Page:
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so far have not sponsored a hearing on chinese victims on muni violence. i find it interesting that this item came first, but so far the two sponsors have not called for a hearing before violence against chinese victims. in my opinion, since i have lived in the city for 50 years, chinese victims have long been overlooked as muni victims. i think it is only proper to make the suggestion, if we are going to support this item, maybe we should consider having a hearing to let chinese victims of muni violence get a chance to say their peace. in regards to increasing penalties, i would suggest we have more publicity for police protection of witnesses. i feel chinese victims had been
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hampered in the past because many chinese-speaking witness says have not had the opportunity to know, if they speak out to report crimes on the muni, they will be protected by the police. in addition to increasing the penalties, maybe we should have a section where witnesses of the pilots are given more information as to what is available to protect them as they speak out against the perpetrators. lastly, in regards to this item, if we are going to increase penalties, we need to increase advertisements in newspapers. maybe the newspaper should have a section dedicated to climb up on muni. if they had bad in the paper, it might encourage more victims to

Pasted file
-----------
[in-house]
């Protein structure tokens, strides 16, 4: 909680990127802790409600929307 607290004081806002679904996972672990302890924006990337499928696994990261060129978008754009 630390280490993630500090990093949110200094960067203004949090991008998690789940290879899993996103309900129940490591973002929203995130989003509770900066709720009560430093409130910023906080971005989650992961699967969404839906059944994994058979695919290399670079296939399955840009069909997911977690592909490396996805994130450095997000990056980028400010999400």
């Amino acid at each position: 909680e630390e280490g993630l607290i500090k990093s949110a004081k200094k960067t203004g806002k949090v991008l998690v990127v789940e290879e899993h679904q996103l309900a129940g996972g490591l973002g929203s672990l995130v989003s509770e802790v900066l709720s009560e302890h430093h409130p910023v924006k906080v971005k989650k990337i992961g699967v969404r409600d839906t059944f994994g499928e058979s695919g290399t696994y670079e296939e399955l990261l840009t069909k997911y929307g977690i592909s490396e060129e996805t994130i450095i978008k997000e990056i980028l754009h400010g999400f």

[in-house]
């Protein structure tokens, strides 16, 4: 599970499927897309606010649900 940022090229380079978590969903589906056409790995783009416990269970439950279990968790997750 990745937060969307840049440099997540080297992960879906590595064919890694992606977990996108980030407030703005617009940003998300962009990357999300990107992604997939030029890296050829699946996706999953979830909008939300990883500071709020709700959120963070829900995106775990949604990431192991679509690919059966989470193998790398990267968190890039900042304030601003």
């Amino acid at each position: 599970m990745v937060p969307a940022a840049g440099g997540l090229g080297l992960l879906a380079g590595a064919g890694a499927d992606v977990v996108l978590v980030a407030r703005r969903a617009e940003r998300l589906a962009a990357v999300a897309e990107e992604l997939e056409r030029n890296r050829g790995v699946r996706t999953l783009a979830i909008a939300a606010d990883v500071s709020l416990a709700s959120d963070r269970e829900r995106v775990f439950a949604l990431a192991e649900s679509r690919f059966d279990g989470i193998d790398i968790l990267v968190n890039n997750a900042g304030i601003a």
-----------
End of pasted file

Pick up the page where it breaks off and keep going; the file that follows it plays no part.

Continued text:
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speak out so they know that when they do speak, it will be publicized in the paper, so that way, there will be more publicity, and maybe that will stop the violence. supervisor chiu: thank you. any other member of the public that would like to speak on this item? seeing none, public item is closed. >> i would like to invite deputy chief murphy to see if he had any additional comments to make. he may want to add a few comments to this presentation. >> just a few comments. when i first went over to work at the sfmta, the mandate that chief gascon gave us was not